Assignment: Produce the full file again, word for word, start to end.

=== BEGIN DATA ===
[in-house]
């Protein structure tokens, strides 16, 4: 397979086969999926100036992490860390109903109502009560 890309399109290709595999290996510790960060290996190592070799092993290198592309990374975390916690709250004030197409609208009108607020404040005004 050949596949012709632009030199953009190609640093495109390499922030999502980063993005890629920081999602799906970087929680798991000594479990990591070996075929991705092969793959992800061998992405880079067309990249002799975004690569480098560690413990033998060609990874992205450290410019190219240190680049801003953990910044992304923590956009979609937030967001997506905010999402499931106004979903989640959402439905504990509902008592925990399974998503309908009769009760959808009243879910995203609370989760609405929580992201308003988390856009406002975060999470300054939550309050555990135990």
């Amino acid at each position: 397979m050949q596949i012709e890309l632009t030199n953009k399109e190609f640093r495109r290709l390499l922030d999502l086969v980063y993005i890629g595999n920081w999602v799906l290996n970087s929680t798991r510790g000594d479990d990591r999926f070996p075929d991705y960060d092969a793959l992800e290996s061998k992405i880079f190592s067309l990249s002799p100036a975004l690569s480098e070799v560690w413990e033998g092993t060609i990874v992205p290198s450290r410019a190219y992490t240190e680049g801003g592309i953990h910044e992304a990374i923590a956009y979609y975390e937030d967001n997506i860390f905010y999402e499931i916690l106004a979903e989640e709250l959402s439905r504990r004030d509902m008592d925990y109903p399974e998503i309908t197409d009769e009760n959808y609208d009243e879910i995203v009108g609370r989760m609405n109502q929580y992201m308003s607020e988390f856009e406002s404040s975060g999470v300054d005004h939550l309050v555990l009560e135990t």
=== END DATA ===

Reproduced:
[in-house]
């Protein structure tokens, strides 16, 4: 397979086969999926100036992490860390109903109502009560 890309399109290709595999290996510790960060290996190592070799092993290198592309990374975390916690709250004030197409609208009108607020404040005004 050949596949012709632009030199953009190609640093495109390499922030999502980063993005890629920081999602799906970087929680798991000594479990990591070996075929991705092969793959992800061998992405880079067309990249002799975004690569480098560690413990033998060609990874992205450290410019190219240190680049801003953990910044992304923590956009979609937030967001997506905010999402499931106004979903989640959402439905504990509902008592925990399974998503309908009769009760959808009243879910995203609370989760609405929580992201308003988390856009406002975060999470300054939550309050555990135990």
């Amino acid at each position: 397979m050949q596949i012709e890309l632009t030199n953009k399109e190609f640093r495109r290709l390499l922030d999502l086969v980063y993005i890629g595999n920081w999602v799906l290996n970087s929680t798991r510790g000594d479990d990591r999926f070996p075929d991705y960060d092969a793959l992800e290996s061998k992405i880079f190592s067309l990249s002799p100036a975004l690569s480098e070799v560690w413990e033998g092993t060609i990874v992205p290198s450290r410019a190219y992490t240190e680049g801003g592309i953990h910044e992304a990374i923590a956009y979609y975390e937030d967001n997506i860390f905010y999402e499931i916690l106004a979903e989640e709250l959402s439905r504990r004030d509902m008592d925990y109903p399974e998503i309908t197409d009769e009760n959808y609208d009243e879910i995203v009108g609370r989760m609405n109502q929580y992201m308003s607020e988390f856009e406002s404040s975060g999470v300054d005004h939550l309050v555990l009560e135990t």